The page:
Category Archives: Pop Culture Notes

What Type of Way: Post-Structuralism and Rich Homie Quan

Since its release in 2013, Rich Homie Quan’s masterwork, “Type of Way” has drawn the attention of rap-enthusiasts and literary critics alike. It could be argued that “Type of Way” is a vapid song whose vague lyrics refuse even to describe how, exactly, the speaker feels. It has been said that Rich Homie Quan’s song does not state a particular feeling, rendering the lyrics “feel some type of way” meaningless. After all, doesn’t everyone always feel some type of way? As the author refuses to describe the particular type of way the narrator is feeling, the entirety of the song is unclear. Which type of way does the speaker feel, critics wonder, and to what intensity do they feel this way? However, a closer, and critical, examination of Rich Homie Quan’s masterpiece reveals its true genius. The profound nature of Rich Homie Quan’s “Some Type of Way” is revealed only through a thorough and theoretical examination of the idea of a “type of way”; a detailed reading reveals that describing an emotion as “some type of way” is the only way to truly and accurately describe a feeling.

Approaching the song from Sign Theory, as described by Saussure, we can see that by intentionally neglecting to name a particular feeling, Rich Homie Quan creates a positive, and therefore unique, relationship between his feelings and the words used to describe it. Saussure describes the nature of speech by saying that, “in language there are only differences. Even more important: a difference generally implies positive terms between which the difference is set up; but in language there are only differences without positive terms” (Richter 848). In Saussure’s view, concepts in language are defined only by what they are not; in is in because it is not out, hot is hot because it is not cold. Were Rich Homie Quan to name a particular emotion in his song, he would be defining his feelings only in the negative, describing them only as not being other feelings. However, our brilliant song-master does not do this. Instead, Rich Homie Quan leaves the particular way that he is feeling unnamed, thus refusing to define it in the negative. Thus, “some type of way” becomes a positive statement, eliminating the arbitrary nature of language and defining feeling on its own terms.

Similarly, a reading in the tradition of Foucault indicates that referring to a feeling as “some type of way” does not create arbitrary distinctions between feelings, thus accessing the “thing in itself” of feeling in a way that naming a particular feeling does, and can, not. According to Foucault, the act of creating a word creates a conceptual distinction, thus creating a category. These distinctions define ideas by their similarities, thus ignoring their differences. In creating the category of “cat”, one groups a series of animals by their similar characteristics, ignoring their individual differences is size, temperament, and color. Foucault argues that these distinctions are manufactured, and necessarily inexact. Rich Homie Quan rejects this convention, however, by refusing to categorize his feelings. By feeling “some type of way”, as opposed to “sad”, or “happy”, Quan does not create categories that ignore the complex and fluid nature of feeling, describing feelings as they are in reality.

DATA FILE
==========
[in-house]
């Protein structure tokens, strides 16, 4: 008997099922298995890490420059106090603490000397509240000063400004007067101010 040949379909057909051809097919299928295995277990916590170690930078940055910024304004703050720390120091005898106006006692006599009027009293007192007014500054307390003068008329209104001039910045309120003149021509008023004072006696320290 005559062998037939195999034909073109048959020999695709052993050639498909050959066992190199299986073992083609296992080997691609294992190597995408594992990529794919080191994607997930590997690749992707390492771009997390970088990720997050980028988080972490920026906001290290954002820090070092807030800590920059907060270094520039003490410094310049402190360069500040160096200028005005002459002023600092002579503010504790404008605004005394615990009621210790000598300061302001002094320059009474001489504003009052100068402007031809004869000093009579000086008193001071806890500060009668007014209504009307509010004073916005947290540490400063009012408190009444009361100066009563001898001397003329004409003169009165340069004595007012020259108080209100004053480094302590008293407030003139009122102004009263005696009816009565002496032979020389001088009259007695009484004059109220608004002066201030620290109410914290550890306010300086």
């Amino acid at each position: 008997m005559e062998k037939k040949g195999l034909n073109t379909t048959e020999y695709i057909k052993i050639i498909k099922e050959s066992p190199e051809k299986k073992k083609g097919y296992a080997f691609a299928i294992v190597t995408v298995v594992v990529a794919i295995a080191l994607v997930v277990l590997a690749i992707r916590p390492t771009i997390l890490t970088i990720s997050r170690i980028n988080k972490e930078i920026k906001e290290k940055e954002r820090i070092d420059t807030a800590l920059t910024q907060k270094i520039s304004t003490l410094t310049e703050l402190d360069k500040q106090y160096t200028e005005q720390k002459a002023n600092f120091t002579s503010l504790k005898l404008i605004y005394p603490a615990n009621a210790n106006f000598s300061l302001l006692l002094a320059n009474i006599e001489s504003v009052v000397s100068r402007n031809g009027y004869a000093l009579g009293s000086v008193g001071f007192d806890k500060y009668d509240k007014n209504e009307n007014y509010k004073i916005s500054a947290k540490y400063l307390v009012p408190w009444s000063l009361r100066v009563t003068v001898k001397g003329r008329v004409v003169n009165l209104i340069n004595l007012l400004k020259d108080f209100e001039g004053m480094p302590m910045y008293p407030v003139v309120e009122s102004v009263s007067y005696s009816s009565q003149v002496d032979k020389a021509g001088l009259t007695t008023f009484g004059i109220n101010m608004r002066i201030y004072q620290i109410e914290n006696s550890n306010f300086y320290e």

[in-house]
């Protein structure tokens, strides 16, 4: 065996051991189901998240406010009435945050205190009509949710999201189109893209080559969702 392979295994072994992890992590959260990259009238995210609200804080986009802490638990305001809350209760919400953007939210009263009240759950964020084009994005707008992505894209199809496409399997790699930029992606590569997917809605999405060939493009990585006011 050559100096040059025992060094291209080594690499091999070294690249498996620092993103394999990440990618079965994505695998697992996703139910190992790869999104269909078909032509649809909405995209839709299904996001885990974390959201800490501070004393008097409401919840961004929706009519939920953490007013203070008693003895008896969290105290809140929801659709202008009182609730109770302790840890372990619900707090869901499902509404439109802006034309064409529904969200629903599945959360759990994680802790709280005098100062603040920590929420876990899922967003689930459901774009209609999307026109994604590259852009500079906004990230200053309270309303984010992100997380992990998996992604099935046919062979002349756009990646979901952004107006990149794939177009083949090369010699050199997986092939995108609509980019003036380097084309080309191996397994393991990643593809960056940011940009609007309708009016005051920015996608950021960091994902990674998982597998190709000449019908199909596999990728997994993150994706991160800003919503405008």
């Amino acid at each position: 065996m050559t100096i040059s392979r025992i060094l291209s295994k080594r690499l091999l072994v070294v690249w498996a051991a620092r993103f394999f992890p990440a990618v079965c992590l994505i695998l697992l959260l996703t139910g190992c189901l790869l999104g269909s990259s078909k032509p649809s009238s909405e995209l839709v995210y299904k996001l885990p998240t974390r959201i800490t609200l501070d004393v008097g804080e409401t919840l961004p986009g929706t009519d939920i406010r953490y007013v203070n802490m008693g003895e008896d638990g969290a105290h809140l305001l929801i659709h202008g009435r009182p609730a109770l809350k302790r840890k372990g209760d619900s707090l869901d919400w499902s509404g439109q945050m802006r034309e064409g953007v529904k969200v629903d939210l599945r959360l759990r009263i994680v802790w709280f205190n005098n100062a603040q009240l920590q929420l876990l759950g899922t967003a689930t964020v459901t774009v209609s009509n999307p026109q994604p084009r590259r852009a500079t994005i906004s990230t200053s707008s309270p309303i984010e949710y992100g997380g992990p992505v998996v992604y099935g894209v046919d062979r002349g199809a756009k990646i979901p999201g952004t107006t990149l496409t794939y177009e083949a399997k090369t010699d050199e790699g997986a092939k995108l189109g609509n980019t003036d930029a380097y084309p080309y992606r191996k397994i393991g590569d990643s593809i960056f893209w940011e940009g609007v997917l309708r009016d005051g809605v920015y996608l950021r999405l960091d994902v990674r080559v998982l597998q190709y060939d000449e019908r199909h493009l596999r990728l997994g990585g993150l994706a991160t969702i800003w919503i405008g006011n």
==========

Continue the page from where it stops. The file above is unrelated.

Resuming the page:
After thoroughly analyzing “Type of Way”, it is clear that the song is a masterwork, calling into question our ideas of feeling and the nature of language. In this work, Rich Homie Quan forces us to wonder, should we really create distinctions between feelings, or should we reject our false system of naming, thus accessing feelings as they are, not just as they are described to be? These age-old questions have yet to be answered, but perhaps Rich Homie has brought us just a little closer

Or, you know, it’s a really awful, vague song. Either way.

Works Cited
Richter, David H. The Critical Tradition: Classic Texts and Contemporary Trends. Boston: Bedford/St. Martin’s, 2007. Print.

Curl Up With Something Yummy for Valentine’s Day

A good book!

Rumor has it that Valentine’s Day was just upon us. Rumor, I say, because Valentine’s Day has never been my thing: I’m a romance year round kind of person. And while lots of people like to get their romance on with a partner, I’ll admit I’m picky enough that I want  the freedom to chose my own adventure.

In honor of Valentine’s, or if you’re like me, simply because you’re an addict, I thought I’d share some romantic book recommendations based on what I’ve been reading lately.  If the thought of romance or Valentine’s Day fills you with horror, come find me and I can recommend something suitably edgy and decidedly non-romantic.